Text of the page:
and their offspring among the peoples;
all who see them shall acknowledge
that they are a people whom the LORD has blessed.
I will greatly rejoice in the LORD, my whole being shall exult in my God;
for he has clothed me with the garments of salvation,
he has covered me with the robe of righteousness,
as a bridegroom decks himself with a garland,
and as a bride adorns herself with her jewels.
For as the earth brings forth its shoots,
and as a garden causes what is sown in it to spring up,
so the Lord GOD will cause righteousness
and praise to spring up before all the nations.

Now Susie will re-read the passage. This time notice how ‘your’ phrase fits within the whole and wonder with God what that phrase might mean for you this week as we continue our Advent journey.

[the above passage is read once more]

Let’s now pick up on how that Isaiah passage fits in with the rest of our readings this morning.

Old Testament prophets like Elijah and Isaiah looked forward to a day when God’s rule would be complete over the whole world but Elijah was also significant in another way – for he is the prophet who did not die but was taken up to heaven in a chariot of fire. Jews believed that Elijah would return as the herald of the Christ – hence the question to John the Baptist – are you Elijah? Just as it is for us, in our preparations for Christmas, so it was for those Jews, eagerly looking for the Christ. After years of preparation, of warnings that the coming of the Lord is not something to take lightly or to meet unprepared, now the excitement begins to mount.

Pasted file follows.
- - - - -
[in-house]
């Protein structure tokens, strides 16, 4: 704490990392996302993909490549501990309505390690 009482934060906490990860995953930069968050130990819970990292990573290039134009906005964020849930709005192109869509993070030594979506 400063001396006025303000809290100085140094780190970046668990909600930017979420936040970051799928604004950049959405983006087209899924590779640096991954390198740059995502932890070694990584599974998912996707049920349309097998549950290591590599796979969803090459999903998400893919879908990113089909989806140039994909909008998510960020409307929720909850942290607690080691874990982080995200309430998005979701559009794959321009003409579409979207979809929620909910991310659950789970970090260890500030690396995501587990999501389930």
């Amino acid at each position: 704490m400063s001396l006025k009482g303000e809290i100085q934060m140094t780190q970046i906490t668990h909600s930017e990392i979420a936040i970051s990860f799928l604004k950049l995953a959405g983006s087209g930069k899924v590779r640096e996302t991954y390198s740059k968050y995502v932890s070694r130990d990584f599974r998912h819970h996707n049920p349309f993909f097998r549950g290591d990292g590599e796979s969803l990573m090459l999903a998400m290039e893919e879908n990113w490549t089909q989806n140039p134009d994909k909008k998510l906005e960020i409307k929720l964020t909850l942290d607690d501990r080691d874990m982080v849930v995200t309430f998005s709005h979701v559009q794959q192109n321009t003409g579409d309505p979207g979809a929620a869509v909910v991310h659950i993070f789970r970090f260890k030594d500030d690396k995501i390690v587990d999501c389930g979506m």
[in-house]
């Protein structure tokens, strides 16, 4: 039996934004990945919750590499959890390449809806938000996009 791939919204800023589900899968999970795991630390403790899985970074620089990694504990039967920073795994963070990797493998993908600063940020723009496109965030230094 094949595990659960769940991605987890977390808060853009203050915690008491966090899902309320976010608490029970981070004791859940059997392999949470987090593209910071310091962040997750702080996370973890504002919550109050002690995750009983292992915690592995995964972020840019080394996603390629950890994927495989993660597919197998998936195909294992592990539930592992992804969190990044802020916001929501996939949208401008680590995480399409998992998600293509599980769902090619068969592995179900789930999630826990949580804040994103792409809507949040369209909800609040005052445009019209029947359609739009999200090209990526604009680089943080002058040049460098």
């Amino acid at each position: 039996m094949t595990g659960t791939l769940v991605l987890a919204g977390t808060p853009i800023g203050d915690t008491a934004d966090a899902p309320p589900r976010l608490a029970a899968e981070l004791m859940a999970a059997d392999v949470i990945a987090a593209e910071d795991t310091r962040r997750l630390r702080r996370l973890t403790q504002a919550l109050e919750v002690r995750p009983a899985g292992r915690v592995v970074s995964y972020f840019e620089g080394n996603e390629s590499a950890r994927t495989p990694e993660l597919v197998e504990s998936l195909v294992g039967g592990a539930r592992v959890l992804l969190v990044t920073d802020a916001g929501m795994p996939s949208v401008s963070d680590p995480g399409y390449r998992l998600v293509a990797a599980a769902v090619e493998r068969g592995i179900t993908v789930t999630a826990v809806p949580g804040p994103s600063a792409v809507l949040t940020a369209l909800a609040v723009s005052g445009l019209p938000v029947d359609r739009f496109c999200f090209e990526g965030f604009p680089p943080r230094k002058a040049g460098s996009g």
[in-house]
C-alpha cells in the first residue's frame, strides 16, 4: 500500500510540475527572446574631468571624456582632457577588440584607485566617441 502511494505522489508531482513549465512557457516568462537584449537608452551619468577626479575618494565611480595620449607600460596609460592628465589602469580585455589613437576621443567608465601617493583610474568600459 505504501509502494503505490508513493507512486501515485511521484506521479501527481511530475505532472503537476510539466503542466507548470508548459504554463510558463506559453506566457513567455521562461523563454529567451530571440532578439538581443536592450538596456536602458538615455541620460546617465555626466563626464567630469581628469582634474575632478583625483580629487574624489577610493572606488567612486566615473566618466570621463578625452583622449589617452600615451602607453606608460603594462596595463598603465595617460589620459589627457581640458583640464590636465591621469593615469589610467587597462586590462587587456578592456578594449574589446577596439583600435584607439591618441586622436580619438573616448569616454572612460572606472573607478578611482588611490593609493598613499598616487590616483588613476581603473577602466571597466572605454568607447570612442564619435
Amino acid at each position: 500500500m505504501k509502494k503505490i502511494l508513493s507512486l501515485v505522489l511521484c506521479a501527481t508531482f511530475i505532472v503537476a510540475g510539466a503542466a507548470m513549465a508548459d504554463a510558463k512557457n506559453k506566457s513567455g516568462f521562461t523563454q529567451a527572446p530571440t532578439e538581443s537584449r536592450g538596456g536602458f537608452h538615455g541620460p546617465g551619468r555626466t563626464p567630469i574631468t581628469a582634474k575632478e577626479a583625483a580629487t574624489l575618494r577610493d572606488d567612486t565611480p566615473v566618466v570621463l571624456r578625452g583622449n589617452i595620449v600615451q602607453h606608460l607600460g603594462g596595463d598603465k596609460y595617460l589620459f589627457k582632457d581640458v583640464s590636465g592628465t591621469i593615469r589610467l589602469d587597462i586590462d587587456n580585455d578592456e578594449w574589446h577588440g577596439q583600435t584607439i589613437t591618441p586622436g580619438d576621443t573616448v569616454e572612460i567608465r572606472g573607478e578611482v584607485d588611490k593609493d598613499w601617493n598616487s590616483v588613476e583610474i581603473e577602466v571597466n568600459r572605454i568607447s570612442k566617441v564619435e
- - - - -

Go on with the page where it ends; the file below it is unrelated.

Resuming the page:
And it begins with John the Baptist. With those questions about who he is and what he is doing. You could read his self-description as humble and self-effacing, but I’m not sure that it is. Rather the words ring with certainty. John knows exactly what he is and what he is not. He knows that he is a necessary part of God’s unfolding plan; the first actor on the stage; the narrator, who sets the scene, and lets us know what is to come.

There is barely suppressed excitement in his voice as he scans the crowd, waiting for the face that he knows he, and only he, will recognise. He does not mind that his work will be done. He understands the job of the herald, both its importance and that it is, by definition, transitory. He knows that the prophets of old foretold his coming, and longed to see what he is about to see. John is utterly content to be where he is and what he is. Content to be ‘the voice of one crying in the wilderness: ‘Make straight the way of the Lord’

John calls the people to ‘Get ready’. The Thessalonians to whom Paul writes, are already there – they are living what the prophets longed for and John pointed to. And they know it, or, if they don’t, it’s not Paul’s fault. Paul is clear that joy is the natural condition of Christians, quite independent of the outward circumstances. This joy is not dependent upon wealth, health, luck or anything external. Joy is the gift of the unquenchable Spirit, whose job it is to keep Christians connected at all times to the life of God, offered in Christ.

So, like most of God’s gifts, it has a purpose. The Spirit sanctifies us so completely that we reflect and live the kingdom that has come. So, in joy, we turn back to the world God has made, and we become God’s heralds to it.

Like John the Baptist, we should shout aloud about the coming of Christ, who will bring joy to those who have never experienced it before. We should ‘cry out’ about the faithfulness of God; Creator, Redeemer and Bringer of Joy. With Isaiah we look for the good news of a kingdom that brings gladness in place of mourning, praise instead of a faint spirit.

Rejoice evermore! Pray without ceasing! And make straight the way of the Lord!

What a brilliant way to use this next week of Advent. Amen